She believes remote work has opened up a world of possibilities. “This not only allows women, who often play multiple roles simultaneously, to have more flexibility in location, it also encourages men to start to mirror the dual-tasked nature of the traditional woman,” Miklusak says.
“Today, it is very common for a husband/father to work from home in a remote sales role and share the responsibility of dropping off and picking up the children at school, or a partner to become her partner’s primary caretaker during a time of need, and work only around doctor’s appointments.”
The recruitment process has also changed, becoming more automated and often including inputs and outputs that ignore gender. “For example, at tilr, we match on skills, not titles – so even if a woman has never had a specific title, if she has the amalgamated skills to do the job, tilr will send her the job,” Miklusak says.
“We will then measure the efficiency of the output, or the job performance, as stated by both the woman and her new employers,” she explains. And this helps to eliminate bias. “Our algorithm does not consider one’s gender, name, location, years of experience or even the prior titles they’ve had, since we know men are still more likely to hold more senior titles.”
And tilr does something else to eliminate bias. The automated recruitment process pre-vets and conducts background checks. “Once tilr’s algorithm selects a worker, they show up and go to work,” she says. “The client does not interview or select the worker – leaving zero room for conscious or unconscious discrimination.” (However, clients do receive a profile of the worker in advance, which includes their skill ratings.) This non-interview method actually works to the client’s advantage, since some applicants can be smooth talkers who may present well during interviews but exaggerate their skills. On the other hand, applicants who are nervous and fidgety during interviews could actually excel on the job.
Just as technology can help companies hire more women, it can also be used to promote them. “One of the big issues for women is that, while they make up nearly half the workforce, they are frequently overlooked for leadership positions, especially at higher levels,” according to Evan Sinar, PhD, chief scientist and vice president at DDI. “Part of the reason for this gender gap is unconscious bias, which causes managers to choose people for promotion who are similar to past leaders, often men.”
However, Sinar says that highly-predictive leadership simulations and assessments (including online tools that measure current and future performance, virtual leadership assessments, and simulation-based assessments) – at all levels of the organization – can make a difference here as well. “Technology can help to cut through that bias and enable companies to objectively see who has the personality, motivation, and leadership skills to lead.”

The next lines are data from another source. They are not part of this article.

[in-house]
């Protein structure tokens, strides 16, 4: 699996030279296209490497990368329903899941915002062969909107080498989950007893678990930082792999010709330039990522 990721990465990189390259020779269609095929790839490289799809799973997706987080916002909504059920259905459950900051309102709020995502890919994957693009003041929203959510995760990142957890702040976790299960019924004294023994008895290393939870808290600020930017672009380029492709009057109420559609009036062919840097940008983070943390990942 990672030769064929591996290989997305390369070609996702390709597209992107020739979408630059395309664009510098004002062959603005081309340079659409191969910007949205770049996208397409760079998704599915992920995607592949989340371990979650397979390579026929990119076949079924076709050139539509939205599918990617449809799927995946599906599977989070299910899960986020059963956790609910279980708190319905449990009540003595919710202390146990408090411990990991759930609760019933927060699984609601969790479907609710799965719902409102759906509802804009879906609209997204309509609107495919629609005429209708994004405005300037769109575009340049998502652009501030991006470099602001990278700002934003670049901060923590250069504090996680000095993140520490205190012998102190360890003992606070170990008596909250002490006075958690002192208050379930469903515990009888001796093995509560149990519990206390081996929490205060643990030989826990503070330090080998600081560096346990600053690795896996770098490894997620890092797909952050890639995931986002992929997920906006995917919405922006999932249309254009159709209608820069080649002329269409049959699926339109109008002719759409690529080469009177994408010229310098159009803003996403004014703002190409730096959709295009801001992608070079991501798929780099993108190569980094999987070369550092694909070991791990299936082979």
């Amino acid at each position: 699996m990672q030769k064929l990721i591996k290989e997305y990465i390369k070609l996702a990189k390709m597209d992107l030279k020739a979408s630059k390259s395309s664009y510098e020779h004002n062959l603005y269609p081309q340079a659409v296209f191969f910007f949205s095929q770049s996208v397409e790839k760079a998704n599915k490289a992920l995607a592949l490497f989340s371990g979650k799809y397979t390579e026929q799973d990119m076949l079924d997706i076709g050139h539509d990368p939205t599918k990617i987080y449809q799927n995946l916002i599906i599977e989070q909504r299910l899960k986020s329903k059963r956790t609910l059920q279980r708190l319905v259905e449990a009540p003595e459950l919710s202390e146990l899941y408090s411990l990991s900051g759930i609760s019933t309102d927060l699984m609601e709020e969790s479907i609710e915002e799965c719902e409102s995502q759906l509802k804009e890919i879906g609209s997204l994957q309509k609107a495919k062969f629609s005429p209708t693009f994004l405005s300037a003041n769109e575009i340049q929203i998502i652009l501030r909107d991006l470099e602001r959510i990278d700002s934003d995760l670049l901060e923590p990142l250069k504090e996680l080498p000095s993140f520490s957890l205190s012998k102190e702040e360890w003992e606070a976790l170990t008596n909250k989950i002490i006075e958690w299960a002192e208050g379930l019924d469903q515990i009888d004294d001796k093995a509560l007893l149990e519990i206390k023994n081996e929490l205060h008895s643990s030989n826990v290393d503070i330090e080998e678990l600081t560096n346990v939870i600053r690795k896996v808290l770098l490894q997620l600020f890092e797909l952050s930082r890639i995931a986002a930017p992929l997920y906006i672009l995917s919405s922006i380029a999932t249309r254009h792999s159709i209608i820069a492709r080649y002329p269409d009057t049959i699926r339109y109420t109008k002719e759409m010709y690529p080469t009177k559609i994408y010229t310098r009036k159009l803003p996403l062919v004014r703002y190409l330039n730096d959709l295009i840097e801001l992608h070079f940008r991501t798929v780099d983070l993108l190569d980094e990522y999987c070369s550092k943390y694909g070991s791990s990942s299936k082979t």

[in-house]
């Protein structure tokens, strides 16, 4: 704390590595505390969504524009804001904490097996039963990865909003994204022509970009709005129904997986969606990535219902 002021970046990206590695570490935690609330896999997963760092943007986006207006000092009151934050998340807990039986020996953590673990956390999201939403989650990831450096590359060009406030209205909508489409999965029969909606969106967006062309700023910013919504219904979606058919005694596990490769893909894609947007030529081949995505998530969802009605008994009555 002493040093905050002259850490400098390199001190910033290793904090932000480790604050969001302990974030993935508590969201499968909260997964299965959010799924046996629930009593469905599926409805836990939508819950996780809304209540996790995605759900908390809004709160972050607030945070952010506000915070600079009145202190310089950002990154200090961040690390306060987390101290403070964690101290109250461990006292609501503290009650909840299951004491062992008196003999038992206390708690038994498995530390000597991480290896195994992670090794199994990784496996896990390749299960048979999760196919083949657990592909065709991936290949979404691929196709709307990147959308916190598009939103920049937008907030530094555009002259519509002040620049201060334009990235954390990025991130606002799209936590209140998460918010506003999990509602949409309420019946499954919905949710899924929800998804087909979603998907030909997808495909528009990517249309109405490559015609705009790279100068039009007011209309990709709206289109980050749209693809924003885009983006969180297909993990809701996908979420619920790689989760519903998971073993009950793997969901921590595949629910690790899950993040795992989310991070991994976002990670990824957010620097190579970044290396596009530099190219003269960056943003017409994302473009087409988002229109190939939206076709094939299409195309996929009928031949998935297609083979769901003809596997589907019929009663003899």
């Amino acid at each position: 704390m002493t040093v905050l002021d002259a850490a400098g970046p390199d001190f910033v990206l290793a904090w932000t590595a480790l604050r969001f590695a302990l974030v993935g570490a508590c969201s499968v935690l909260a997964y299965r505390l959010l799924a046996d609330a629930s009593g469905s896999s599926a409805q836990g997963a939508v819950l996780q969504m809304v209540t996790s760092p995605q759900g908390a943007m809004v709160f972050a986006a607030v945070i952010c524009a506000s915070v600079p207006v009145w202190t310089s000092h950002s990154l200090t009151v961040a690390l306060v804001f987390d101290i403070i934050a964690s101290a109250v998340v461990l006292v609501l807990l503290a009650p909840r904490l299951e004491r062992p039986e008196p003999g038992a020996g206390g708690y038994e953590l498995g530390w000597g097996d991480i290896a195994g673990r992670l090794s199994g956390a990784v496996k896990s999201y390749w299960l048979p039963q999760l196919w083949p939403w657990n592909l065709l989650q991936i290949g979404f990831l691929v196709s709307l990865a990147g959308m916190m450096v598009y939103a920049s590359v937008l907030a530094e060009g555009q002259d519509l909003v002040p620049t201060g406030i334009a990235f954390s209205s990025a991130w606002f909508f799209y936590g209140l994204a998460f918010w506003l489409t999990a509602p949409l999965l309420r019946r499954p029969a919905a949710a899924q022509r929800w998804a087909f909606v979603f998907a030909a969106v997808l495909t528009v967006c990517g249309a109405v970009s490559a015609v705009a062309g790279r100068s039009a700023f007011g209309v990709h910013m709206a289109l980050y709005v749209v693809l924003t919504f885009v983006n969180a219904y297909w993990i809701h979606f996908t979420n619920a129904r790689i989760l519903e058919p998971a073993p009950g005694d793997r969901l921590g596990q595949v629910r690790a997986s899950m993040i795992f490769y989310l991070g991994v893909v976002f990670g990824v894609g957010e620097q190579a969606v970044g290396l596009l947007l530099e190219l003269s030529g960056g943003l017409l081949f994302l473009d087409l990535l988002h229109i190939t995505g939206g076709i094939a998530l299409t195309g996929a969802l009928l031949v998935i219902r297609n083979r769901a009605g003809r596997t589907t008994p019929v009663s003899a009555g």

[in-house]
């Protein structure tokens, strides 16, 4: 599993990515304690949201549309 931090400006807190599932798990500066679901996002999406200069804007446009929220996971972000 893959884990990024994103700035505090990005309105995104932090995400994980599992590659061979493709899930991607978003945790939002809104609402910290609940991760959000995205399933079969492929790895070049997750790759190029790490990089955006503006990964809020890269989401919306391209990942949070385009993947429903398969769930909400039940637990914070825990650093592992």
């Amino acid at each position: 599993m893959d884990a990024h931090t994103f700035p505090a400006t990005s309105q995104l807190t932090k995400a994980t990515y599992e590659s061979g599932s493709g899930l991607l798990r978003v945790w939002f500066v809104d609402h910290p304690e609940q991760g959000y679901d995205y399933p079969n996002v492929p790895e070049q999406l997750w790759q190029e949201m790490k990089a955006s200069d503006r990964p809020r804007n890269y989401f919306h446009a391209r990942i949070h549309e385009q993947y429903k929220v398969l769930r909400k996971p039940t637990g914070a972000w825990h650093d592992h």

And technology provides yet another advantage with personalized, on-demand learning, which Sinar says can often disadvantage prospective leaders from diverse backgrounds. “These approaches ensure that women are recognized for and given opportunities to demonstrate leadership potential earlier in their careers, which helps to fill the pipeline of leaders with more women.”
Technology In Advocacy
Ximena Hartsock is the co-founder and president of Phone2Action, a DC-based startup that enables citizens to connect with policymakers via email, Twitter and Facebook using their mobile phones. “True change begins when people’s voices are heard, and some of the largest women’s movements today, including #MeToo and the Women’s March, have been launched and executed using digital advocacy platforms,” she says. “For example, the Women’s Rights Empowerment network recently used text messages and social media to successfully move ahead legislation that supports family planning in South Carolina, enabling low-income women and families to get the support they need to decide if, when and how to create families.”
And Hartsock explains that corporations are also using digital advocacy technology to empower their employees and stakeholders to speak out. “For example, cosmetic companies like Lush and Beauty Counter use Phone2Action’s digital grassroots technology to mobilize millions of people to advocate for women’s issues.”
Technology Isn’t Perfect
Technology is beautiful when it works as intended, but like a child, it mimics what it sees and does what it is told – and sometimes, the results aren’t so pretty. “Everything that is wrong with AI is inherited by the way it is built and coded together, according to Arran Stewart, co-founder and CVO of Job.com. “So, if by a small chance, a level of bias is built into the tech, it will no doubt manifest after years of running the biased code,” he explains. “This is the sole reason why the tech holds a level of prejudice, no matter how small.”
Steward believes that technology in general, and AI in particular, should be built by a diverse team of engineers – which should certainly include women – to prevent this. And his theory is supported by data. For example, last year, researchers at MIT and Stanford released a paper which found gender and skin-type bias in facial analysis programs. And according to Reuters, Amazon created a secret AI recruiting tool, but scraped the project after discovering that the program discriminated against women. In fact, resumes that included the word “women’s” as in “women’s swimming team,” were penalized, and applicants who graduated from two all-women’s colleges received downgraded scores.
Miklusak agrees that women have to been included at every level of the process. “It is critical to insist that innovators are highly responsible in their approach to innovation, especial HR AI,” she says. “If left alone, as in the case of Amazon, who so graciously shared their learning with the world, automation and AI can create a bias of their own,” Miklusak explains. “The responsible approach relies on millions and billions of data points that are collected for time and synthesized into complex decision-making that results in a truly unbiased automated structure.”
This article was written by Terri Williams and originally appeared on Women 2.0.